The unfortunate present parallels seem clear when people work multiple minimum wage jobs at more than full time and yet need pantries and food stamps and can’t afford paying utilities or rent, those most basic necessities, and don’t get any rest, don’t have the time to enjoy life and delight in goodness that God intends with the sabbath pause. And that’s before questions of education and entertainment and health care and nature deficit and internet and vehicles and trips, whether those are increased appetites or aspects of basic nourishment, whether these ought to be for all. But we’re a long way from that, since somehow we don’t even expect that everybody should get enough food for the day, not to go to bed hungry.
In this month of the 500th anniversary of the Reformation, we’ll get one edge of Martin Luther’s reflection on daily bread next week in the ongoing Small Catechism notes in your bulletin. More, for his faithful understanding, this prayer from Jesus is very much about the ordering of society and very much an economic prayer. He said the most important implication of asking for our daily bread was about good government, since a government that failed to ensure peace and security would mean farmers couldn’t hardly begin to grow crops that would feed us.
Luther, with this prayer, also saw the risk in having more than enough. It was this petition that led Luther to argue that usury or collecting interest was idolatrous, since then you weren’t authentically needing to pray “give us today our daily bread.” Your source was no longer God. Instead it seemed something else was providing for you.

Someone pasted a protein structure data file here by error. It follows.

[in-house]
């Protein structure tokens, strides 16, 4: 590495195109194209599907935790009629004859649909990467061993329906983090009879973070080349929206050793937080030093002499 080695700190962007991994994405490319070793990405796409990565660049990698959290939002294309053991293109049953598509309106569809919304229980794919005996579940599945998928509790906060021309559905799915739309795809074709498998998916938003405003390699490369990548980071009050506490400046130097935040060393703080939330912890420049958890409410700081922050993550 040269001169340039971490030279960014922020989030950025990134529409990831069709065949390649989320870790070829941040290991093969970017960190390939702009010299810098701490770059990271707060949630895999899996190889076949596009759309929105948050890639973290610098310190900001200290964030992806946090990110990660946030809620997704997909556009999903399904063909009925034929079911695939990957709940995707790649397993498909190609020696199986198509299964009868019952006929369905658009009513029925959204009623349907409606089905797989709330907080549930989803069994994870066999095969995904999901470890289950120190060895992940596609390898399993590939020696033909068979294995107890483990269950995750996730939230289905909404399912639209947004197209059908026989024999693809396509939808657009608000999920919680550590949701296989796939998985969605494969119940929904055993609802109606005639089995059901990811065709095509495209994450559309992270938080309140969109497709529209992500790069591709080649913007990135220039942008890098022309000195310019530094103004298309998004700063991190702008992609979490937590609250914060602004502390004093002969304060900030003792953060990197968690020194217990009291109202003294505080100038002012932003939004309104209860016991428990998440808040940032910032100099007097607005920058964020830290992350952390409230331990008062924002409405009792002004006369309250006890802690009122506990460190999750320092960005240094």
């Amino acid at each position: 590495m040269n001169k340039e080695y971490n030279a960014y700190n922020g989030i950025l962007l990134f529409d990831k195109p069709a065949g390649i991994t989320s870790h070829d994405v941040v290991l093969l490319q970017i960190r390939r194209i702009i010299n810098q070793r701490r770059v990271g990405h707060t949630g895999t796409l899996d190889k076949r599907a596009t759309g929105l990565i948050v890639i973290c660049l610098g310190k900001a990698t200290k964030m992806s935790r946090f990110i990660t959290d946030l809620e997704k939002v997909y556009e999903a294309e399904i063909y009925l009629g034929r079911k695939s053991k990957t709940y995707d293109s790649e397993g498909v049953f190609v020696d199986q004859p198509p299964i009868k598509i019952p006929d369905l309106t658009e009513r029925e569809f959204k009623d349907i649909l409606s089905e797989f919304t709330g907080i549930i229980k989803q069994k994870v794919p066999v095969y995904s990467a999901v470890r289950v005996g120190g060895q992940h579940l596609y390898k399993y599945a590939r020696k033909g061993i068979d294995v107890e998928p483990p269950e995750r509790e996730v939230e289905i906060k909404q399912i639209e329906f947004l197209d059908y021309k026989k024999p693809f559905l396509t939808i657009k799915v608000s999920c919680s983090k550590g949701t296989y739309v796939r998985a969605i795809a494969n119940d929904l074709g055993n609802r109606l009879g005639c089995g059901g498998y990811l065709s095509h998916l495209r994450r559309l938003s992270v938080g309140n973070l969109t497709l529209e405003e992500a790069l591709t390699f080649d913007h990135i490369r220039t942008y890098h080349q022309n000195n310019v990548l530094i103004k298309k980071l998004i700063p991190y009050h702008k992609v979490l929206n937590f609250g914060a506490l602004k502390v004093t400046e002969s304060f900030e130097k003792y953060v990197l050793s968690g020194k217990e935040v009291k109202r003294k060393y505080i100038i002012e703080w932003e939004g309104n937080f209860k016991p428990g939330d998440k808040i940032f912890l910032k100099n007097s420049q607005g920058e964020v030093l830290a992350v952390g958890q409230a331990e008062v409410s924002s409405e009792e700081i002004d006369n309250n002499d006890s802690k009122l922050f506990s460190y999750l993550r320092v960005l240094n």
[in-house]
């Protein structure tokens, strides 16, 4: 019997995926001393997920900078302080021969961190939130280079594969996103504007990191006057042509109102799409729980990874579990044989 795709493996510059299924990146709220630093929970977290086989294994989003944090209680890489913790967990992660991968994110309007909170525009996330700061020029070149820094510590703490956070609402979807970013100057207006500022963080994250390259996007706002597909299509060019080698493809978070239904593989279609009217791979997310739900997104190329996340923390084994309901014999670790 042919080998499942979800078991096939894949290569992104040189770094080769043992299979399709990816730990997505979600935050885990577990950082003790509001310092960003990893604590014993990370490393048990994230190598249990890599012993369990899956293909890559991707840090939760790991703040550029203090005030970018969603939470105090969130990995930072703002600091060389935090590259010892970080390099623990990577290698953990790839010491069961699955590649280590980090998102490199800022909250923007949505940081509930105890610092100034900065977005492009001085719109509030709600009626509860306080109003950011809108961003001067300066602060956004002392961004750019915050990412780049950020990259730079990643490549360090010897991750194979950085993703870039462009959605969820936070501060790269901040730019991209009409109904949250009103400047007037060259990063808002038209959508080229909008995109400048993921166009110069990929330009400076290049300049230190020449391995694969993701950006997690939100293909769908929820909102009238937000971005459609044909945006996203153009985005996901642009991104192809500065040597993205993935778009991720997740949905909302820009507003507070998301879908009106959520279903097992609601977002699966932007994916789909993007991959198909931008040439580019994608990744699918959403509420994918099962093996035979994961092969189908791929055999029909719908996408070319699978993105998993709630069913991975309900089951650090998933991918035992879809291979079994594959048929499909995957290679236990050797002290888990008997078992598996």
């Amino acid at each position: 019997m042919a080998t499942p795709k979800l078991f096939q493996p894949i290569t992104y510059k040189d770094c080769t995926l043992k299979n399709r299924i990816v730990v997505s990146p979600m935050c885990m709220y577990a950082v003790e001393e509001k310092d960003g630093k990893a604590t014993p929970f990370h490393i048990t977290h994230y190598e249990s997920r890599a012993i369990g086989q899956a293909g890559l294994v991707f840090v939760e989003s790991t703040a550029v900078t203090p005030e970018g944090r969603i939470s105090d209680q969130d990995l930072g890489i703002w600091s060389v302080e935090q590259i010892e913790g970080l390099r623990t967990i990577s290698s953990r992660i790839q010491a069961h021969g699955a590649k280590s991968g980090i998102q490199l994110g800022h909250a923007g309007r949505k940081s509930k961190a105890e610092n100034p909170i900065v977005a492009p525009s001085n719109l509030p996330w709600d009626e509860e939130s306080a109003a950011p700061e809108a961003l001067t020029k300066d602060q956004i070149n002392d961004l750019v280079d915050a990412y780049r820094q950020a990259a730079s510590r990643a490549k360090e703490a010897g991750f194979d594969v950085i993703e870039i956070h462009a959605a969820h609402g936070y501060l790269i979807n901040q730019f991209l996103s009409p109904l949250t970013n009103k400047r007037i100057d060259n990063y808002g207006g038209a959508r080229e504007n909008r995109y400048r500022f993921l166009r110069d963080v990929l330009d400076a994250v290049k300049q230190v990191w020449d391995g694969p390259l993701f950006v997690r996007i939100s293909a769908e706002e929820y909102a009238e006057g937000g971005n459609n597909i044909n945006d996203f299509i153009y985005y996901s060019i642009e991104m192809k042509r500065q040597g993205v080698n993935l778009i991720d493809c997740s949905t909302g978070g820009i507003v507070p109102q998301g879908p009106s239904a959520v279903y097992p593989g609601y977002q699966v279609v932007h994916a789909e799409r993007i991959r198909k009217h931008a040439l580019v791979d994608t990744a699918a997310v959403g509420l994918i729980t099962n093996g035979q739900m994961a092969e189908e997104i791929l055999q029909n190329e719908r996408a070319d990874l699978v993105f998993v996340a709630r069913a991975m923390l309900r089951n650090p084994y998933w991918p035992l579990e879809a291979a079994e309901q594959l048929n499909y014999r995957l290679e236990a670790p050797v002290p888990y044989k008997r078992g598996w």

Though Luther’s systems were clearly simpler than anything like our models of banks and loans and debts and retirement accounts and stock portfolios, our complexity only reinforces the sharpness of his critique. Putting our trust and reliance in the future on something we don’t directly relate to God, many of us do not need to pray for our daily bread, do not go to bed with a needful, prayerful concern for where our food will come from tomorrow. While that lack of concern feels like a benefit for ourselves, it comes as a dire expense in our relationship with those who do hunger, and therefore also a steep risk in our relationship with God. We have little model of when to say dayenu, of the moments of sufficiency where we can praise God by saying, Even if I had only that, even if I hadn’t had this, still it would have been enough. Dayenu.
Yet even when we don’t recognize it and don’t deserve and continue to strive for more than our share, still your faithful God continues to provide. I’d like to rewrite this section of the Bible as a diary, as if the people wrote, “Got up this morning and went out to collect our manna.” That journal entry that started here on the far shores of the Red Sea, still fresh from slavery in Egypt, that diary note would go on six days a week for forty years, God continuing to provide for their lives.
And it’s not only the persistence but the peculiarity. The word “manna” is about it being unidentifiable. Since you’re learning bits of Hebrew today, the word manna means “what is it?” From the get-go, they had no idea what God was offering, how God was working for them. I appreciate that, and even more so the notion that they continued for 40 years to gather and be sustained by something that was unrecognizable to them. I suspect that’s a fairly accurate portrayal of God’s providence in and through our lives—that we’re surrounded by it daily, gather it by the bucketful, and still don’t recognize it. Also a similarity that it’s really only good in the right quantity and when we think we can claim more than our share of God’s gifts, they go to waste.
From that abundant analogy, I want to end with a smaller focus, with the bread from heaven that you are given when you come to Jesus’ table again today. This small taste could hardly be labeled a feast and would never seem like it could fill your hunger. It comes with the strangeness that leaves you questioning, asking “what is it?” wondering how Jesus could be present for you in this bite of bread. And yet, for all of that, here at this table God provides for you. It is sufficient. In Jesus’ presence, in communion with God and with each other, in these gifts gathered from creation, in a word of promise is all you need. It is sufficient. It is enough. Dayenu.